These observers are often people who spend time in many other African countries and, in their comments, they always point out how much better off Zimbabweans are than the citizens of wherever else they have been.
Unfortunately, the superficial impressions are misleading, and even more unfortunately, some of the most misled people are Zimbabweans, not visitors. They also know that most of Zimbabwes neighbours do not have the extensive industrial sites and cannot boast of anything like the extent of Zimbabwes development in schools, hospitals, commercial properties, up-market suburbs and golf courses, but they also misjudge their current status.
Assuming that its installed capacity is still in place, many of these analysts have decided that Zimbabwes prospects of recovery are so good that only slight changes in direction and a couple of years would be enough to see the country regain its former ranking, second only to South Africas.
Zimbabwes politicians, of whichever stripe, have enthusiastically embraced this belief, so much do they want it to be true. Their conviction that it is true has been vigorously fed into the short-term and medium-term recovery plans, which all hinge on forecast recoveries in investment inflows, employment, export revenues and tax revenues.
In their efforts to force obedience and compliance from the business sector as well as from ordinary citizens, government brought productive sector investment almost to a halt. This has been immensely costly because, in a competitive world, continuous investment is needed in industrial plant, in production methods, in staff training, in market research, in design engineering and in establishing sources of material supplies as well as sound destinations for finished goods. In Zimbabwe, all this investment dried up.
Government interference in the business sector, through its adoption of fixed exchange rates, price controls, interest rate controls, import controls and state-controlled buying monopolies for fuel as well as staple foods, brought an end to inflows of new ideas that would have kept Zimbabwean goods competitive.
They even made the maintenance of existing production facilities impossible to fund, or even to justify. They also brought massive handicaps to bear on those who became responsible for tens of thousands of industrial workers, but who could be far too easily blamed for business failures for which they were in no way responsible.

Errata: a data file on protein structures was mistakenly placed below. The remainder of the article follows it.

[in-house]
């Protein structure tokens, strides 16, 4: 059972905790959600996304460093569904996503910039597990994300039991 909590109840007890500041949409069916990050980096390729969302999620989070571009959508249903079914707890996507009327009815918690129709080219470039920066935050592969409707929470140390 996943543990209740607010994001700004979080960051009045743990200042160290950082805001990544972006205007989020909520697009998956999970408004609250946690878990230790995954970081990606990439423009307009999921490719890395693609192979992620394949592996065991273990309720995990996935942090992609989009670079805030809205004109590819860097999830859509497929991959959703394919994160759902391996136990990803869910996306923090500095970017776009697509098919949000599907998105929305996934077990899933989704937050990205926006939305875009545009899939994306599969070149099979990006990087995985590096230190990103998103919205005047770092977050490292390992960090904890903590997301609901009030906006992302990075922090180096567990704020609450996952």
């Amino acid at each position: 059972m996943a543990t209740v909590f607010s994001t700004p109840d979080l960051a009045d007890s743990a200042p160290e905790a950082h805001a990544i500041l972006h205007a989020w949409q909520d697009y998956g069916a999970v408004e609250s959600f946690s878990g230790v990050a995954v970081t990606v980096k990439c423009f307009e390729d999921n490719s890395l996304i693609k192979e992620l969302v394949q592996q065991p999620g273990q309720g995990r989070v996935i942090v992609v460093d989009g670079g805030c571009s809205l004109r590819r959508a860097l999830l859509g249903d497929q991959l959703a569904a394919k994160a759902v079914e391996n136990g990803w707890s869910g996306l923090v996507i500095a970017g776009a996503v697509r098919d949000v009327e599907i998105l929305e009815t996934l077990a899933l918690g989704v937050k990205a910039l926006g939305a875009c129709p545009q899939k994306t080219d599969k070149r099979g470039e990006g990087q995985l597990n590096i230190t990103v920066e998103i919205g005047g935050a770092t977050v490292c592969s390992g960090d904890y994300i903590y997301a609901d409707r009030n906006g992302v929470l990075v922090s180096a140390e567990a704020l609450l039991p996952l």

Now, Zimbabwes manufacturing capacity has fallen to a fraction of its former size and the country has become more dependent on imported finished goods than at any time since it started building its own industrial base. Few companies can afford to offer apprenticeships or training courses, and very few are even planning for the expansion of their workforce.
This accounts for the Zimbabwean diaspora. Years ago, many of those who had good jobs in Zimbabwe realised that their career development paths had either become indistinct, or they had disappeared completely. For many of their younger counterparts, the prospects of even getting onto a career path were evaporating as employers, constrained by price controls, absurd exchange rates and enormous difficulties in acquiring foreign currency, found it impossible to work to business expansion plans. For many workers and work seekers alike, their best option was to leave the country.
As many of the same constraints affected the state-run services, the skilled technicians and administrators who knew how to make railways, hospitals or water purification plants work properly, or knew how to maintain aircraft, power stations, traffic lights or roads, decided that their own careers would progress faster somewhere else. With their departures, the services infrastructure has fallen into disrepair.
Loss of expertise
The roads are crumbling, power supplies are erratic, water no longer reaches many suburbs and now it cannot even be relied upon to keep flowing in business areas. The railways and airways can cope with only a fraction of traffic handled ten years ago, the health services collapsed in most parts of the country and the quality of teaching has left most children incapable of passing school examinations.
One of the most telling of the estimated national statistics is that the number of people in formal employment is now put at little more than 800,000 people, including the civil service. It has fallen to that level from more than 1,300,000 in 1997. The last time a figure as low as 800,000 was recorded in the countrys statistics was in 1970, 40 years ago, but at that time, Zimbabwes population was about half the size it is now.
Fleeting observers who note the bustling business activity and all the vehicles on the roads would not easily see the underlying weakness of the economy, partly because it is disguised by the huge numbers now seeking some kind of income from the informal economy.
The informal economy includes the communal land farmers, where this year almost all of Zimbabwes farming activities are taking place. The land confiscated from large-scale commercial farms lies uncultivated throughout the country. Subsidies are needed to replace the loans the banks used to offer when the farmers owned the land, but no such funds are now available.
So the quick recovery is not on its way. And it will not be able to start before a great deal of headway is made in fixing the infrastructure, updating the manufacturing plant, winning back lost markets, overcoming dependence on imports and rebuilding governments tax base.
Every step of the way calls for people. But the people concerned are not on their way either, and wont be until the needed political changes have restored their confidence.Post published in: Opinions